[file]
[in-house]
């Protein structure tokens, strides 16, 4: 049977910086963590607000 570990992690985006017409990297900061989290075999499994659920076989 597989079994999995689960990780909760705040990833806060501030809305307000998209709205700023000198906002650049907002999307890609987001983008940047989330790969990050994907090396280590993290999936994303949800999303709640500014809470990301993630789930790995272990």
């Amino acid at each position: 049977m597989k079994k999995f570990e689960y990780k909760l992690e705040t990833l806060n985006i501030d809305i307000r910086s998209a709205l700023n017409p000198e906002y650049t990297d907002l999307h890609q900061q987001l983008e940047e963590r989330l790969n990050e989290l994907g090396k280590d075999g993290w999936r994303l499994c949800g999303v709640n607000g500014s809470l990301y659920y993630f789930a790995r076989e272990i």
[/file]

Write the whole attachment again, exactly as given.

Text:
[in-house]
């Protein structure tokens, strides 16, 4: 049977910086963590607000 570990992690985006017409990297900061989290075999499994659920076989 597989079994999995689960990780909760705040990833806060501030809305307000998209709205700023000198906002650049907002999307890609987001983008940047989330790969990050994907090396280590993290999936994303949800999303709640500014809470990301993630789930790995272990």
């Amino acid at each position: 049977m597989k079994k999995f570990e689960y990780k909760l992690e705040t990833l806060n985006i501030d809305i307000r910086s998209a709205l700023n017409p000198e906002y650049t990297d907002l999307h890609q900061q987001l983008e940047e963590r989330l790969n990050e989290l994907g090396k280590d075999g993290w999936r994303l499994c949800g999303v709640n607000g500014s809470l990301y659920y993630f789930a790995r076989e272990i």